El Yunque National Rainforest is a beautiful and unique attraction, located in northeastern Puerto Rico. It has the distinction of being the only tropical rainforest within the United States System of National Forests, according to the USDA Forest Service.
It is home to a variety of endemic flora and fauna, like the Puerto Rican parrot, and is an environment that receives a considerable amount of rain.
There are more than 10 day-hiking trails to within El Yunque, some more popular than others. The Caimitillo Trail is relatively short for instance, while the La Mina Trail follows the eponymous river to La Mina waterfall. To stay safe as you explore, the following tips will come in handy.
In order to safely travel through El Yunque, it’s crucial to stay on the official trails and not stray into the rainforest haphazardly. The rainforest is a safe space as long as hikers are on the trails, as evidenced by the visitors that have been injured, gone missing, or perished after wandering.
Bring appropriate hiking footwear that can protect your feet while stepping on an array of surfaces, which may or may not be wet. El Yunque is a humid area and the wrong footwear may facilitate slipping and falling. It’s recommendable to walk, not run.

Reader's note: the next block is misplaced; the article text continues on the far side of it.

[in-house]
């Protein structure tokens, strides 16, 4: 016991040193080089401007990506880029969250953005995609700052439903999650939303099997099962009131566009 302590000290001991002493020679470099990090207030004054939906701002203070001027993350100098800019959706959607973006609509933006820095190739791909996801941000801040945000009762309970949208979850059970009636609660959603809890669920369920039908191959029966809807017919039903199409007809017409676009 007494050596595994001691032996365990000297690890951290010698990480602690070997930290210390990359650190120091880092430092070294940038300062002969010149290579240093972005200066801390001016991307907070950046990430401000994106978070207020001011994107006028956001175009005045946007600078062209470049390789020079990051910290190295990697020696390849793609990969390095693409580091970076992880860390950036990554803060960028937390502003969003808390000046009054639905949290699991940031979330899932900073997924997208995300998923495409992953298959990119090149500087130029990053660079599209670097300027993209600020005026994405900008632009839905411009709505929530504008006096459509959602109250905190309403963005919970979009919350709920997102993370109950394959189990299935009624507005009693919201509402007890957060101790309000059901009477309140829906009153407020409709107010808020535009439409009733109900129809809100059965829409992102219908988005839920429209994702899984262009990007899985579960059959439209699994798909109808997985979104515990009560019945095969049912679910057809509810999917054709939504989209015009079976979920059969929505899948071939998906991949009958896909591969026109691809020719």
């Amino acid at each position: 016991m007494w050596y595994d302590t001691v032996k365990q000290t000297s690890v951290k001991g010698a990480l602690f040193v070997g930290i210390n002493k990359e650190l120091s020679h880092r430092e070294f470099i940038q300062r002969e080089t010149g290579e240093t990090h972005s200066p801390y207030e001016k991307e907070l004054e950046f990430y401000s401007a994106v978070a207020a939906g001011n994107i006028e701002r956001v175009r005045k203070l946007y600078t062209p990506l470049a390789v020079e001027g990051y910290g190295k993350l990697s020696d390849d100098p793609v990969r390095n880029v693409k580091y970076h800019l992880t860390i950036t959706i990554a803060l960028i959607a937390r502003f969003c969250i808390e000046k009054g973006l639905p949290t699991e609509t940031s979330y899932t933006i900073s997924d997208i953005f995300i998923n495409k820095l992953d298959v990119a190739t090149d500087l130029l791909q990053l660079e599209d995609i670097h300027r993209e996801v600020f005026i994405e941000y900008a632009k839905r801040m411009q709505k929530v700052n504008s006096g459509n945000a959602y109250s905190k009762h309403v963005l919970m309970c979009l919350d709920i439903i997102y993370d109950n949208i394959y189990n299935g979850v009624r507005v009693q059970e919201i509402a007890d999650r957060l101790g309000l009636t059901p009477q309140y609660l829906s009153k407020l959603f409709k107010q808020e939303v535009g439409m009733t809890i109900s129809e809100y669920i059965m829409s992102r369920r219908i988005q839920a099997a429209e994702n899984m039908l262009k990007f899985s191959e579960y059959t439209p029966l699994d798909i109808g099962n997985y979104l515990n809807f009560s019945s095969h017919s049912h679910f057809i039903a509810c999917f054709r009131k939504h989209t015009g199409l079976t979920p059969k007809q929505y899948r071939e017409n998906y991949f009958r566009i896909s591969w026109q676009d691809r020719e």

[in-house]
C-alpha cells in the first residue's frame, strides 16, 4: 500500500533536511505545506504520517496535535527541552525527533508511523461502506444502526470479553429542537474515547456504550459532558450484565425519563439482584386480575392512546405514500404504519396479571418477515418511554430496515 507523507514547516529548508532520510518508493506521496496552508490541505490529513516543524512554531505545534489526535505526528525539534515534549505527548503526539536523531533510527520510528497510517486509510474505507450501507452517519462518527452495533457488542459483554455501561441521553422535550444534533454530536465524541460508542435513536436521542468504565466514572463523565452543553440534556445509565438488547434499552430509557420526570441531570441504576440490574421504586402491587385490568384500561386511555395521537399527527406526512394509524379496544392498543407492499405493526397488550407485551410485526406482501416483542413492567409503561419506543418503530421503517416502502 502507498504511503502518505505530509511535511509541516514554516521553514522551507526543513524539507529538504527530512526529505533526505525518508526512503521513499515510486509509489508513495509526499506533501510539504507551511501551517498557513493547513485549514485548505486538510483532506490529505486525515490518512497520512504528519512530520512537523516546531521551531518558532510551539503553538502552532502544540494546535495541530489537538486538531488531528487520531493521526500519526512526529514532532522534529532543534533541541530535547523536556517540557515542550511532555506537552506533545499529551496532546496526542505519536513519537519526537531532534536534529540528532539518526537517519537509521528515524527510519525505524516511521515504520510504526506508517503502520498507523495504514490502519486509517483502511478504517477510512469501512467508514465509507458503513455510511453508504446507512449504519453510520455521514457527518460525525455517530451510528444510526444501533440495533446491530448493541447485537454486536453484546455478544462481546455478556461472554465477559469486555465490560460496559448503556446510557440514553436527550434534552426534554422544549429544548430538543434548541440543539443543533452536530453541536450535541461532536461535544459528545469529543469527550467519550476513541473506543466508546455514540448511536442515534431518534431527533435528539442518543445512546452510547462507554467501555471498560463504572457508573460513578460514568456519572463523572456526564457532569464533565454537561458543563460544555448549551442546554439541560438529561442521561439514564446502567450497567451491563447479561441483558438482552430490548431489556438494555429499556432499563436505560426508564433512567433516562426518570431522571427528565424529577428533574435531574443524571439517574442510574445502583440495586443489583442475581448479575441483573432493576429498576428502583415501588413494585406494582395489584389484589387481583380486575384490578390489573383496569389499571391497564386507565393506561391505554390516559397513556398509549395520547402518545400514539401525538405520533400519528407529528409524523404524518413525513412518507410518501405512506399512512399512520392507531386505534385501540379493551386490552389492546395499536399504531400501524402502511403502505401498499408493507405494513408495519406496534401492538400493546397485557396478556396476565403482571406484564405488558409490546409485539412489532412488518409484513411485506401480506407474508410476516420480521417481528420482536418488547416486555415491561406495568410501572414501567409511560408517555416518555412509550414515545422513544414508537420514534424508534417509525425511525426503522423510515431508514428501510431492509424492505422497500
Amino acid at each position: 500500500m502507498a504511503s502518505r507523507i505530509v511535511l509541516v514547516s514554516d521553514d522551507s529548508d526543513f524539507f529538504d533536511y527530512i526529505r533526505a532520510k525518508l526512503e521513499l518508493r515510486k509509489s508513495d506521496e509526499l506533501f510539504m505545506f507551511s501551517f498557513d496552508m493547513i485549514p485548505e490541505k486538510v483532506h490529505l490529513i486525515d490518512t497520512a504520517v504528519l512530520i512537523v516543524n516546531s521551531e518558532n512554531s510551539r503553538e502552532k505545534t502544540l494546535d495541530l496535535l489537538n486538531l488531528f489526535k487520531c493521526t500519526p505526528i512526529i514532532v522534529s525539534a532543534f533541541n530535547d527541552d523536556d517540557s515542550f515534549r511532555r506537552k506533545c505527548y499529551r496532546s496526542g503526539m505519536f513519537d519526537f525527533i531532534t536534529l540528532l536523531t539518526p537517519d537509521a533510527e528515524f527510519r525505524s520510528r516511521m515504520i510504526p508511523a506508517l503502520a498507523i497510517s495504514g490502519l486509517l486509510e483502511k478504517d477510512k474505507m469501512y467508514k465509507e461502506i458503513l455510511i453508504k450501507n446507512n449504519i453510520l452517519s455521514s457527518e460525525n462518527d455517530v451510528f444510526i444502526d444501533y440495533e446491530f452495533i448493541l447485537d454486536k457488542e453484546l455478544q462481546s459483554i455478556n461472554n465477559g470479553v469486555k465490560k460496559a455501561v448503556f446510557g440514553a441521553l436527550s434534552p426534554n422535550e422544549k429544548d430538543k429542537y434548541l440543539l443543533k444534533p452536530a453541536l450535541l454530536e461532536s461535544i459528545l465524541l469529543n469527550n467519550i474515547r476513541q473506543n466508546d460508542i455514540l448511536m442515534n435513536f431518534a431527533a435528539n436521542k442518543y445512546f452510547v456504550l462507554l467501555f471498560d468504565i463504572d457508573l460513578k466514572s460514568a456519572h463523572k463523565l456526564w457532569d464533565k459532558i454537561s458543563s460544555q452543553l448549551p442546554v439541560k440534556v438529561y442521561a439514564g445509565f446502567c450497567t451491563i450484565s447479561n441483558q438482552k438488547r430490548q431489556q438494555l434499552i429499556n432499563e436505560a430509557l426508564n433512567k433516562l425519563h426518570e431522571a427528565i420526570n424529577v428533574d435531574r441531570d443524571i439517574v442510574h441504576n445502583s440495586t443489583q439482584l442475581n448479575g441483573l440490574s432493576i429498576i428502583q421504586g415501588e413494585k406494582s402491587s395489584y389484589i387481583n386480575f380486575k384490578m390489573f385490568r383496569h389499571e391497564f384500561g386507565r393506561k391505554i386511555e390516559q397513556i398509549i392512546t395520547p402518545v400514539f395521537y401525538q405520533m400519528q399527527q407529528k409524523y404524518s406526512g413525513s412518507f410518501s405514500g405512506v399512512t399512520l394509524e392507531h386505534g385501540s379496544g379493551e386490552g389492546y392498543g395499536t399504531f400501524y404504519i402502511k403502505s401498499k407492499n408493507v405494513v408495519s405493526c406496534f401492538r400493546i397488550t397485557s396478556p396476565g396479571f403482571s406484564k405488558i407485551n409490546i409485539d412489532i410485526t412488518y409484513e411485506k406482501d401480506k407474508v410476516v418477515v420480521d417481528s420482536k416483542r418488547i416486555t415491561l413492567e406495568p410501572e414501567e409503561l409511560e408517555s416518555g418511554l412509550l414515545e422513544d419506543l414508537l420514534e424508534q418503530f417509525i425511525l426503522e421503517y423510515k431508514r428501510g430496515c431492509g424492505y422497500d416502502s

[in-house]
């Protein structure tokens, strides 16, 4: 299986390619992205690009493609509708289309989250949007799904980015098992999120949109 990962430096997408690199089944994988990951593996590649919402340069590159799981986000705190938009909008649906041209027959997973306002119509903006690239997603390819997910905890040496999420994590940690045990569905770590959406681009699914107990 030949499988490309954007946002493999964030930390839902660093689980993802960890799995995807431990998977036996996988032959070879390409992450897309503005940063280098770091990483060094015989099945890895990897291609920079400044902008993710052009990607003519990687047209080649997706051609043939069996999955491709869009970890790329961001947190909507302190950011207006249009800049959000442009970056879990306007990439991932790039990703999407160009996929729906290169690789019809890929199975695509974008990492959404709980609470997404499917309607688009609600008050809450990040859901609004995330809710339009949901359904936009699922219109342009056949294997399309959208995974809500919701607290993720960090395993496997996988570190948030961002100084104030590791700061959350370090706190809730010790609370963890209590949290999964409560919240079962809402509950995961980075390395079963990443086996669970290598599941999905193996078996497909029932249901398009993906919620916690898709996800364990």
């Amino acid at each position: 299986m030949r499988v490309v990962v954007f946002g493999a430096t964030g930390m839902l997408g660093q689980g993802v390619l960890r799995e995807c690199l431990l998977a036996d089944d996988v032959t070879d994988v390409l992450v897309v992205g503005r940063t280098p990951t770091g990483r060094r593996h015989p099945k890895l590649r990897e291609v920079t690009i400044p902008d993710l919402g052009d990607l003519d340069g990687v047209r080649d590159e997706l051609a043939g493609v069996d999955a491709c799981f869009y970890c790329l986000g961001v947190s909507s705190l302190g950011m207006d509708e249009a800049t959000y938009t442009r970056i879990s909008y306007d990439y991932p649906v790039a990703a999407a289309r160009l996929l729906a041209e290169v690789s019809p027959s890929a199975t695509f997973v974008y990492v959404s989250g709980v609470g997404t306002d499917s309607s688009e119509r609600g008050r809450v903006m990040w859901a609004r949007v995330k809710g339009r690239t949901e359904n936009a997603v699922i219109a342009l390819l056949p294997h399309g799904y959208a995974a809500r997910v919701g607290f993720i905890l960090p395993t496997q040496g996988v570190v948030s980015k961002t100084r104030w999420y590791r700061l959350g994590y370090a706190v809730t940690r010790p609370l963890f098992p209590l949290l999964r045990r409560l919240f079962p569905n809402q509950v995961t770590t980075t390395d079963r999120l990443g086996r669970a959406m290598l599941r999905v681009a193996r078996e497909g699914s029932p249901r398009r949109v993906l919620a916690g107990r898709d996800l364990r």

Many species of plants are found in El Yunque and while most are harmless, there are others that visitors should be careful with. To be on the safe side, visitors should be mindful when touching different plants as some may case negative skin reactions. Make sure not to eat any plants either.
This safety tip is fairly straightforward, and that is, to heed the advice or instructions of any rainforest employee. They are the people most likely to know what behavior is recommended and which can lead to injury or danger.
In addition to hiking, rainforest visitors can also enjoy scenic views from many spots like El Yunque Rock, Baño Grande, La Coca Falls and Yokahu Tower. To get a glimpse of wildlife, there are the El Portal Visitor Center and Caimitillo Picnic Area.
Part of the land that later came to be known as El Yunque was declared a reserve by President Theodore Roosevelt in 1903. The area was expanded over time, and celebrated its centenary in 2003.